On this page you will find general care information and answers to Frequently Asked Questions. This is provided as a courtesy and is what we have learned in our years of taking care of rabbits. Information found here in no way substitutes for professional veterinary care.
This is how Chester Brown Bunny lives in his new home.
A Flemish Giant's average life span is 5-7 years. They have been referred to as the Great Danes of the rabbit world.
A baby bunny can safely leave its mom at 8 weeks of age.
Rabbit pellets w/out any added treats and unlimited grass hay is the best diet for a rabbit. We feed our rabbits a 16% protein pellet and timothy hay. A full grown Flemish Giant will eat about 1 ounce of pellets per pound of body weight. This, of course, varies depending on activity level and the amount of hay they eat.
What we feed:
Purina Advanced Nutrition Show Formula (16%)
To find a Purina Dealer in your area click here and enter your zip code into the dealer finder! Make sure you call first to see if they carry the Rabbit Feed and if they have it in stock. Most Purina Dealers can order the food for you.
Minimum recommended cage size for a Flemish Giant is 3' x 2'. Bigger is better.
A great cage for an indoor Flemish Giant rabbit is an XL Dog Crate with a litter pan and a bed.
Increasing the area with an exercise pen is a great way for the bunny to have more space.
Flemish Giants need to have a solid floor for their large feet to prevent sore hocks. It is also important to keep their nails trimmed since long nails change the weight distribution on the foot and will contribute to sore hocks.
They are also very susceptible to ear mites and fur mites.
Fur mites look like dandruff and scratches on the back of the neck behind the ears. Use Ivermectin Paste 1.87% - found at horse supply stores. Give the rabbit (4 months and older) 1/2 of a green pea size drop orally and repeat in 12 days. Link to a website where you can purchase the ivermectin paste - PURCHASE
Ear mites look like a scabby/crusty build-up in the ear(s). Use a 0.15% pyrethrin ear drop (found at Petco, Petsmart, etc..) works well to kill the mites. Make sure the drop says that it's okay for cats (if not rabbits). Drops that are only for dogs are too strong for rabbits. Repeat the treatment in 10 days to kill the eggs and remove the entire life-cycle.
If your rabbit is a yard rabbit - it's also possible for him/her to have fleas. The cat monthly flea control, Advantage for cats, has been found to be safe for rabbits. Please consult with your veterinarian before administering to your rabbit. Other brands like Frontline etc. will KILL your rabbit.
Yes, it's actually quite easy to litter train a rabbit. A quick google search will give you some tips and tricks.
Average size doe is 18 pounds, average size buck is 16 pounds. Recently, there was a photo going around (probably still is) of a very large rabbit in Germany. Although this rabbit is big, the photo was taken with a forced perspective to make it appear even bigger. Here is some more info on that large rabbit - Click Here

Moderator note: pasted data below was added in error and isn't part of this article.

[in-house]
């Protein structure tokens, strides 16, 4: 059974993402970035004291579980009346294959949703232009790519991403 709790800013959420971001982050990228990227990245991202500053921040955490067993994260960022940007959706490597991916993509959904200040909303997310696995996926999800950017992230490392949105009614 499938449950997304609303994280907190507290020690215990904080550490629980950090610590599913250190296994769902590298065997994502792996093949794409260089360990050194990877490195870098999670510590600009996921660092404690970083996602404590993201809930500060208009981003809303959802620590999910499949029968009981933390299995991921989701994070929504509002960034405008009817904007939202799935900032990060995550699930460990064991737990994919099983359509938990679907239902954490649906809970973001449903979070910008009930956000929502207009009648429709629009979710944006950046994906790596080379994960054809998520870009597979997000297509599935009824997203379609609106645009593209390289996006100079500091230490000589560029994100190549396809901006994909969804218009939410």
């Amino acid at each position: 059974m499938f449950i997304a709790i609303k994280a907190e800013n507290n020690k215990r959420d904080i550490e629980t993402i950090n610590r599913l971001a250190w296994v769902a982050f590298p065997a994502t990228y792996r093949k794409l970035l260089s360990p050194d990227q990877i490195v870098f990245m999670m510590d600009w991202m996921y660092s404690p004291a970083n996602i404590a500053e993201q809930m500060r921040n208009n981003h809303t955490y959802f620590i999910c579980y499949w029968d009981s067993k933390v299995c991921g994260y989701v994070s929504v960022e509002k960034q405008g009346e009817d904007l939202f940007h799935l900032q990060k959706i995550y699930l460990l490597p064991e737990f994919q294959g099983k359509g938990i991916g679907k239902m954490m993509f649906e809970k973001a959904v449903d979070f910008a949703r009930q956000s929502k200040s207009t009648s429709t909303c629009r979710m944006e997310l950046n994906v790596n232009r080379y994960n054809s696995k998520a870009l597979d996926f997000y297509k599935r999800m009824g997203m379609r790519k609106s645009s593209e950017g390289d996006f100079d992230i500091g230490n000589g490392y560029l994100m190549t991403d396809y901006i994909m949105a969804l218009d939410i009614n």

With few exceptions, rabbits do not get along w/other rabbits. Two intact males will often fight to the death. Fixing them will help and it takes time and patience to bond rabbits, especially if they are used to living alone. The best pairing we've found is a fixed buck and a doe. 2nd best is two does. Flemish Giants get along VERY well with cats, dogs, guinea pigs, turtles etc... You just have to be sure that your dog doesn't want to eat the rabbit!
Here's a video from a customer of Gus the Cat loving Pancake the fawn doe!
Flemish Giants CANNOT handle heat. Once the temperature hits 82 degrees you need to be very concerned for the safely of your rabbit. We have swamp coolers in our rabbitry that keep the temperature at a comfortable level. On extremely hot days, we also give each rabbit a frozen 2-liter bottle to lay against. If the temperature is too hot or humid for the swamp coolers to keep the area sufficiently cool, we then bring the rabbits into the air conditioned house in carriers.
Cold weather is fine for Flemish Giants. Ever see a bunny in the snow? Of course! If the rabbit is young or the temperature change is sudden, we suggest stuffing their cage w/hay so they can stay warm and get away from any drafts. Another idea would be to purchase a thick plastic storage container with a lid. Cut a hole in the side (sand down any rough edges) and stuff w/hay so the bunny can go inside and stay warm.
The Flemish Giant originated in Flanders.
Here is an article that explains their history: Click Here
The short answer is "just about $15", after the initial set-up expense.
As of November, 2015, pellets from a feed store cost right around $25 for a 50 pound bag. 1 pound of rabbit pellets is approximately 3 cups so, there are 150 cups in a 50 pound bag. A full grown Flemish Giant will eat about 2 cups of pellets a day on average. So, the pellets cost about $0.32 a day or $10 a month.
If you buy the hay in bales it's about $28 a bale and that would last a year if stored correctly. My feed store sells the hay in flakes for $8.50 a flake and that would last about 2 months so $4.25/month on the higher end.
Depends on what you decide to use and if your bunny is potty trained to use a litter box or not. I use shavings and it's $9.00 for 11 cu.ft. which would last about 6 months for one bunny. That makes it about $1.50/month.